The scheme meant businesses owners paid reduced Capital Gains Tax of 10%, rather than 20%, up to a lifetime allowance of £10m (the allowance could cover the sales of multiple businesses). This will now be limited to £1m of gains.
Rishi Sunak said the relief is "expensive" at a cost of over £2bn a year, "ineffective" because less than one in 10 claimants say it was an incentive to set up a business and "unfair" as three quarters of the cost goes to only 5,000 individuals.
The document said the reforms mean "enterprising small business owners will continue to benefit, leaving over 80% of those using the relief unaffected, while making the tax system fairer and more sustainable."
Business groups, including Enterprise Nation, had met with the Chancellor and urged him not to scrap Entrepreneurs' Relief.
The Chancellor announced £130m in new funding to extend the Start Up Loans scheme to up to 10,000 more entrepreneurs between 2021 and 2022.
The Budget also provides the British Business Bank with the resources to make up to £200m of additional investment in UK venture capital and growth finance in 2020-21 to support scaling companies.
The government will convene a summit looking at what further data needs to be made accessible to make it faster and easier for small businesses to shop around for credit.
The Budget document said the government will shortly publish a consultation on strengthening the powers of the Small Business Commissioner, who helps small businesses deal with unpaid invoices.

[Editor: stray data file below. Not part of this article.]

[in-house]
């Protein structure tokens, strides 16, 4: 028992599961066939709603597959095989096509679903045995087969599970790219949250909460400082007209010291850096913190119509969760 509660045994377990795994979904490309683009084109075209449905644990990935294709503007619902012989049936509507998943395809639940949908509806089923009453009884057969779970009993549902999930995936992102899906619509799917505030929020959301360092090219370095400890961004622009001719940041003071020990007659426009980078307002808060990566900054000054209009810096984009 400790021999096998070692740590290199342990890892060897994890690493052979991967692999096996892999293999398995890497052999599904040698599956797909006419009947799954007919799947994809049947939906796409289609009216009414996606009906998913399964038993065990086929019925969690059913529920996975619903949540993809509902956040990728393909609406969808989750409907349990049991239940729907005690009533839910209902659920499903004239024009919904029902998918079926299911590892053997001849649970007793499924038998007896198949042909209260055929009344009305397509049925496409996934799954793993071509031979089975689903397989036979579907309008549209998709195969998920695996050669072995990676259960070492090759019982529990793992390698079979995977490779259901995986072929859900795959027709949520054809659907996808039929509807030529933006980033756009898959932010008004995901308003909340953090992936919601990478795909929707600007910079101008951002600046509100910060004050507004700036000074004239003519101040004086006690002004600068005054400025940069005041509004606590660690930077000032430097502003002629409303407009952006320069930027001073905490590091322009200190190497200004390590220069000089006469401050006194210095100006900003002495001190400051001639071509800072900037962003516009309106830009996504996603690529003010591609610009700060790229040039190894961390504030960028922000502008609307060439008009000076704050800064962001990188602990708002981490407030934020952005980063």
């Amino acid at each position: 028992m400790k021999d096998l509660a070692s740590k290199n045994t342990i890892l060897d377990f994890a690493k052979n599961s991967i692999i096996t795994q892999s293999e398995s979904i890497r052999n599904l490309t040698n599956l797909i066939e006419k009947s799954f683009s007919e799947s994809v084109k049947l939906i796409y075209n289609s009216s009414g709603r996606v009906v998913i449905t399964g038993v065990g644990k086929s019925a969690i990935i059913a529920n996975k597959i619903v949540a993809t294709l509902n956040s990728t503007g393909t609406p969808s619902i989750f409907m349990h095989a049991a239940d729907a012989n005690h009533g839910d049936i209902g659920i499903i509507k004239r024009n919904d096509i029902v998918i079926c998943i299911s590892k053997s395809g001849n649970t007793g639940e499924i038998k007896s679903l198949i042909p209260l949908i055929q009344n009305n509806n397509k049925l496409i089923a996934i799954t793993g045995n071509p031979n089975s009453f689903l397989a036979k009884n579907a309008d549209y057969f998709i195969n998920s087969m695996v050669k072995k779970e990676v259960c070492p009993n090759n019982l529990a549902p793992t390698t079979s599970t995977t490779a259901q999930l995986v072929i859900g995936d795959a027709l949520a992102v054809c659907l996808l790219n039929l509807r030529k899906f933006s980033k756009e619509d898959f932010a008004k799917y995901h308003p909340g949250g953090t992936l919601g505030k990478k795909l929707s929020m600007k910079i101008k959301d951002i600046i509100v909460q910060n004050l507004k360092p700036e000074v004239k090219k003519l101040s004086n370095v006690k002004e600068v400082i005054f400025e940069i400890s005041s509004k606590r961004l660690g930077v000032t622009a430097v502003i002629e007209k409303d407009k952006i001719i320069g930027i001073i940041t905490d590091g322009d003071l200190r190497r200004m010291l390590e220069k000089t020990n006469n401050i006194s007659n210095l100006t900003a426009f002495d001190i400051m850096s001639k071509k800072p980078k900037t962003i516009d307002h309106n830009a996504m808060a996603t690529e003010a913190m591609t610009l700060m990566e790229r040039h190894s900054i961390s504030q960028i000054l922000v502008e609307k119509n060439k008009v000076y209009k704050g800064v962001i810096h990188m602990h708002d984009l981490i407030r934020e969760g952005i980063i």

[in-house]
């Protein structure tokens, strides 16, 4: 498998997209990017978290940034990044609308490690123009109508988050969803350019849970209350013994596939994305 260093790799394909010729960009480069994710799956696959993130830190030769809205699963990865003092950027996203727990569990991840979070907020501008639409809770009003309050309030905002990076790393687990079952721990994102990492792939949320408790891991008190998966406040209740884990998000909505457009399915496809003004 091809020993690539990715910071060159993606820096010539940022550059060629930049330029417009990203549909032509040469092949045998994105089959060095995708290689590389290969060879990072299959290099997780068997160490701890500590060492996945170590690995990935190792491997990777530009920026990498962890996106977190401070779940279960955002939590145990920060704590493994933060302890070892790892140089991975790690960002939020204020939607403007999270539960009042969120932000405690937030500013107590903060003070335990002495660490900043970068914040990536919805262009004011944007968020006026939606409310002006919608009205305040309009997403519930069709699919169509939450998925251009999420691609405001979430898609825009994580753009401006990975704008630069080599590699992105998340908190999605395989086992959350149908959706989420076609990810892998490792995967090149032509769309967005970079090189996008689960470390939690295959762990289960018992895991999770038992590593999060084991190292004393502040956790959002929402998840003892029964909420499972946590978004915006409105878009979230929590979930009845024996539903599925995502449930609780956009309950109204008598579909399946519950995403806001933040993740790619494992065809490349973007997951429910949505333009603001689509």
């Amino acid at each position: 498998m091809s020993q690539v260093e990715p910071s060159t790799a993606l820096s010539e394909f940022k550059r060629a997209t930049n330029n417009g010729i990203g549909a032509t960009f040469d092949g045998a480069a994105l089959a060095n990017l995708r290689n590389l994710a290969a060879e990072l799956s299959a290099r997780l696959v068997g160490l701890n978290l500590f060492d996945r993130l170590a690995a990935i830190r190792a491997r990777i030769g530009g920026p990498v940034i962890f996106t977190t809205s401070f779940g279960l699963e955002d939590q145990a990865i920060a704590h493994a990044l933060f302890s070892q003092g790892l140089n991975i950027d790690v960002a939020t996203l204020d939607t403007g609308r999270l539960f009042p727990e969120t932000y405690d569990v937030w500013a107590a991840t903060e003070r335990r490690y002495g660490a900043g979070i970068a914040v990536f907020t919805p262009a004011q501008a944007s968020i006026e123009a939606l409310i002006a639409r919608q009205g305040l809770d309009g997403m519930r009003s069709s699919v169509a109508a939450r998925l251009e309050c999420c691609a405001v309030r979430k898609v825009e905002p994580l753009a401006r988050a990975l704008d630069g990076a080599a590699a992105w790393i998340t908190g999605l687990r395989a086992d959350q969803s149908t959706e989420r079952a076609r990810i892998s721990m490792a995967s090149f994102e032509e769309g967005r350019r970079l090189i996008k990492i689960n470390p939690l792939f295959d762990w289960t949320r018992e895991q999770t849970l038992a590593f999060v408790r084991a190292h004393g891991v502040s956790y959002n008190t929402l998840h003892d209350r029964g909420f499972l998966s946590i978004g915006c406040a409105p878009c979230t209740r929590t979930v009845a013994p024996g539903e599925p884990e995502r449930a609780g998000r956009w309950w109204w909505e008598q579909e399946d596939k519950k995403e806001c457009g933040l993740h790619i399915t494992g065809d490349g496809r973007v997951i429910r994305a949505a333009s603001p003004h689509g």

Several groups have pushed for the Commissioner to be able to fine big businesses that don't pay on time.
The Budget document outlined £10m in funding for England's Growth Hubs and £13m to expand the British Library's network of Business and IP Centres to 21 cities and 18 surrounding local library networks.
An additional £5m will be provided for Be the Business to expand its national business productivity campaign and develop digital tools and resources.
The Department for Business, Innovation and Skills is developing a digital service to provide businesses with tailored information about appropriate sources of support.
The controversial IR35 off-payroll changes are going ahead despite strong protests from freelancer groups who say they will be disastrous for the self-employed. The government argues the reforms are designed to clamp down on a tax loophole used by self-employed people working through a company. The Budget document says: "The government believes it is right to address the fundamental unfairness of the non-compliance with the existing rules, and the reform will therefore be legislated in Finance Bill 2020 and implemented on 6 April 2020."
The government will launch new "interactive online guidance" this summer to help the self-employed navigate the tax system.
The government will also explore how to improve the guidance for self-employed people applying for a mortgage and consider how to support self-employed parents, so that they can continue to run their businesses, as part of its wider review of parental pay and leave.
The Budget announced that the National Insurance contributions primary threshold and lower profits limit for the self-employed will increase to £9,500 in April 2020. The government said a typical self-employed person will save around £78 in 2020-21.
The Budget announces the launch of "a fundamental review of business rates". It will report in the autumn.
The Budget announced a £5bn investment in gigabit broadband rollout in the rural areas of England, Scotland, Wales and Northern Ireland.
The Employment Allowance currently gives small employers £3,000 off their National Insurance bill to encourage to take on employees. This will be increased to £4,000 which means businesses will be able to employ four full-time employees on the National Living Wage without paying any employer National Insurance contributions.
The government will launch a review of the UK fintech sector led by Ron Kalifa OBE to support growth and competitiveness in the sector.